Wednesday, April 27, 2011

Objects of lust

A socio reader asked: "How does it make you feel, knowing people have sexual fantasies of you? Do you feel anything besides the typical ego boost? I know my question is a little rhetorical, but answer anyway."

I responded:

Funny you should ask -- I've been in the unusual position recently in which I can almost guarantee that 15-30% of the people that interact with me at all on a daily basis have had sexual fantasies about me. That's much higher than my usual 3-5%. What accounts for the surplus? I've been in positions of power and authority over relatively powerless and not as attractive people. But it does make me dress up more and be better about flossing and moisturizing. Also I strike poses more often for their benefit, just a little something to remember me by.

How does it feel to know that people are fantasizing about me? Powerful, I guess -- more powerful the more people there are doing it. It seems funny to have power over people that way. Sex makes people weak in funny ways, I guess I mean. I was writing to someone else about sex and power and she asked if I ever use sex as a means to power. I told her never actual sex, there is no power in actual sex. It's much better to maintain the allure, the anticipation of sex, without actually consummating anything, and by much better I largely mean much cleaner. But you should know more about this with your BDSM interests.

Speaking of fantasies, I have had this horrible obsession with someone I barely know for the past few years (or more the idea of them) and i'm not flying to their city. Every time I go, I try to come up with some way to meet up with them, but it makes me feel so weak to want it so much that I don't contact them at all. I *need* power and control. I only *want* to have this person, and if I have to sacrifice some of my power and control to get them, it's not worth it. But I want this person so much and it's been for so long, it has been a thorn in my side.

Tuesday, April 26, 2011

Music cognition and broken brains

A reader sent me this New York Times article about music cognition that had a section on how people with Autism process music differently from everyone else, less emotionally:
Daniel J. Levitin, director of the laboratory for music perception, cognition and expertise at McGill University in Montreal, began puzzling over musical expression in 2002, after hearing a live performance of one of his favorite pieces, Mozart’s Piano Concerto No. 27.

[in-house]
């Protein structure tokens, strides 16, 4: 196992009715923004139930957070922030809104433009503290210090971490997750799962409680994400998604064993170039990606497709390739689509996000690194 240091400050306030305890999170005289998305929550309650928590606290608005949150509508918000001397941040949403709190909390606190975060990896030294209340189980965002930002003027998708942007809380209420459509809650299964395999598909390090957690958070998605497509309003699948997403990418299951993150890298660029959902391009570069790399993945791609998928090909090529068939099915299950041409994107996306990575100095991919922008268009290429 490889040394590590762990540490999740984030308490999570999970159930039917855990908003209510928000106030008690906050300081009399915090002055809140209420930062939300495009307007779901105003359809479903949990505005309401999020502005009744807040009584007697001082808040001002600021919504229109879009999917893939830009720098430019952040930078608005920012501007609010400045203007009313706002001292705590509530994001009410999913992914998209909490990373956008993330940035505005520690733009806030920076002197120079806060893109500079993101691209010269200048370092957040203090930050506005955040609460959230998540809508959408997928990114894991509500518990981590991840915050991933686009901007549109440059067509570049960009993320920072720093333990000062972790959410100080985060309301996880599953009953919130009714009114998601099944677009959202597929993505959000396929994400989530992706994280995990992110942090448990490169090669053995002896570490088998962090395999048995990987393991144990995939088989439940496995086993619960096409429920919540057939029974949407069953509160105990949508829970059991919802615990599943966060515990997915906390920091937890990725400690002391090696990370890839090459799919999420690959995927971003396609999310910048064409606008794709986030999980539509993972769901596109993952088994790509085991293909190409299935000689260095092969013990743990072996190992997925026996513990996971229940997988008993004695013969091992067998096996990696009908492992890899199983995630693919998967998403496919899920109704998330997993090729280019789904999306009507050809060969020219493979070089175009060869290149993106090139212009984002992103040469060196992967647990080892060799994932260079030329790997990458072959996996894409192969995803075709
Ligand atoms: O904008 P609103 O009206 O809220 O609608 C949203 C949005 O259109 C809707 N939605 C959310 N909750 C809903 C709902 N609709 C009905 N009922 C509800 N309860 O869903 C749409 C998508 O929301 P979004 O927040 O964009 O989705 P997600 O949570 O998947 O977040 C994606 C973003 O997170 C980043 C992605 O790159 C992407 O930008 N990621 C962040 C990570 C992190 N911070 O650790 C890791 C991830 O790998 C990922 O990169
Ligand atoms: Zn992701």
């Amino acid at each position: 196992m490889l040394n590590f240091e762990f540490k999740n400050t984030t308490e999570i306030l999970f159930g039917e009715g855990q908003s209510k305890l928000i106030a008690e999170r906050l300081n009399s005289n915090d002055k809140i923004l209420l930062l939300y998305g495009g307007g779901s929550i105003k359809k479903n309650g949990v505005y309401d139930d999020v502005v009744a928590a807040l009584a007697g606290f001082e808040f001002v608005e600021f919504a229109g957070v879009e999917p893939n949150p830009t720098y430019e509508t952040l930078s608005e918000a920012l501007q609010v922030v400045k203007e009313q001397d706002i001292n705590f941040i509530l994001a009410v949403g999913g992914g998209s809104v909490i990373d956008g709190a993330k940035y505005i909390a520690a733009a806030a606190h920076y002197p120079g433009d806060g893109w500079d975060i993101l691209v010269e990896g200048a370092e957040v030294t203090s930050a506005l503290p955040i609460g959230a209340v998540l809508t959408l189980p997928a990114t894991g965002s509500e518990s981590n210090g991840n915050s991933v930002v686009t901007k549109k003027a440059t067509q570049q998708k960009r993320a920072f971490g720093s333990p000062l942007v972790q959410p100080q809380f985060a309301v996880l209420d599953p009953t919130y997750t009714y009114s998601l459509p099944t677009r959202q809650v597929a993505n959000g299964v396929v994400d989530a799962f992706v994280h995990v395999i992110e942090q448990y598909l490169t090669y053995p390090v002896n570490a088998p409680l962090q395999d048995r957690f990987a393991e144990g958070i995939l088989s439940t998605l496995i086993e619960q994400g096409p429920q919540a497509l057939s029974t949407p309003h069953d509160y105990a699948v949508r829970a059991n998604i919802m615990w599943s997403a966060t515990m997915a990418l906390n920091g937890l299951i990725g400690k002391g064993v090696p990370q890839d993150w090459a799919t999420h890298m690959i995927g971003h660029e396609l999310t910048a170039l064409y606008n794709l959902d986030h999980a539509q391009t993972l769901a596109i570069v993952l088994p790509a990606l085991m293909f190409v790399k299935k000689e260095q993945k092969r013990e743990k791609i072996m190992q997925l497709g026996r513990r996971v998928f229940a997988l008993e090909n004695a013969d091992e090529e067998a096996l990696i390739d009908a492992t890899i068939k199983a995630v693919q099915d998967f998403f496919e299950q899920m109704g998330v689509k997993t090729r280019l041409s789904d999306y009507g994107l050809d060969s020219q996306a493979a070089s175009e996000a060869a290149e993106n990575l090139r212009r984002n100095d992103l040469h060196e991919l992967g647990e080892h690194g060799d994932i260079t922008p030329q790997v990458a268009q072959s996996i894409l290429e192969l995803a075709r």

“It just left me flat,” Dr. Levitin, who wrote the best seller “This Is Your Brain on Music” (Dutton, 2006), recalled in a video describing the project. “I thought, well, how can that be? It’s got this beautiful set of notes. The composer wrote this beautiful piece. What is the pianist doing to mess this up?”

To decipher the contribution of different musical flavorings, [Levitan and a graduate student a pianist] perform snatches of several Chopin nocturnes on a Disklavier, a piano with sensors under each key recording how long he held each note and how hard he struck each key (a measure of how loud each note sounded). The note-by-note data was useful because musicians rarely perform exactly the way the music is written on the page — rather, they add interpretation and personality to a piece by lingering on some notes and quickly releasing others, playing some louder, others softer.

The pianist’s recording became a blueprint, what researchers considered to be the 100 percent musical rendition. Then they started tinkering. A computer calculated the average loudness and length of each note Professor Plaunt played. The researchers created a version using those average values so that the music sounded homogeneous and evenly paced, with every eighth note held for an identical amount of time, each quarter note precisely double the length of an eighth note.

Study subjects listened to them in random order, rating how emotional each sounded. Musicians and nonmusicians alike found the original pianist’s performance most emotional and the averaged version least emotional.
[T]he Levitin team found that children with autism essentially rated each nocturne rendition equally emotional, finding the original no more emotionally expressive than the mechanical version. But in other research, the team found that children with autism could label music as happy, sad or scary, suggesting, Dr. Levitin said, that “their recognition of musical emotions may be intact without necessarily having those emotions evoked, and without them necessarily experiencing those emotions themselves.”

Monday, April 25, 2011

Suicidal depression

A reader asks:
I got a question for you: Are you prone to depression? Is it something sociopaths
gotta deal with?

Do you contemplate suicide?

For the past 2 weeks I can't think about anything else, I get depressed every now and then. It's sort of like seasons, I got a happy season where I am the king of the world and I can't be happier, I love my life etc etc.

Then all in a sudden I start missing things I used to like, I start missing my happiness then it all snow balls into thinking that life isn't worth it. And if you thinks properly about it, life isn't worth it at all, it doesn't have a meaning, it doesn't have a goal it's just a fucking rat race with no purpose what so ever.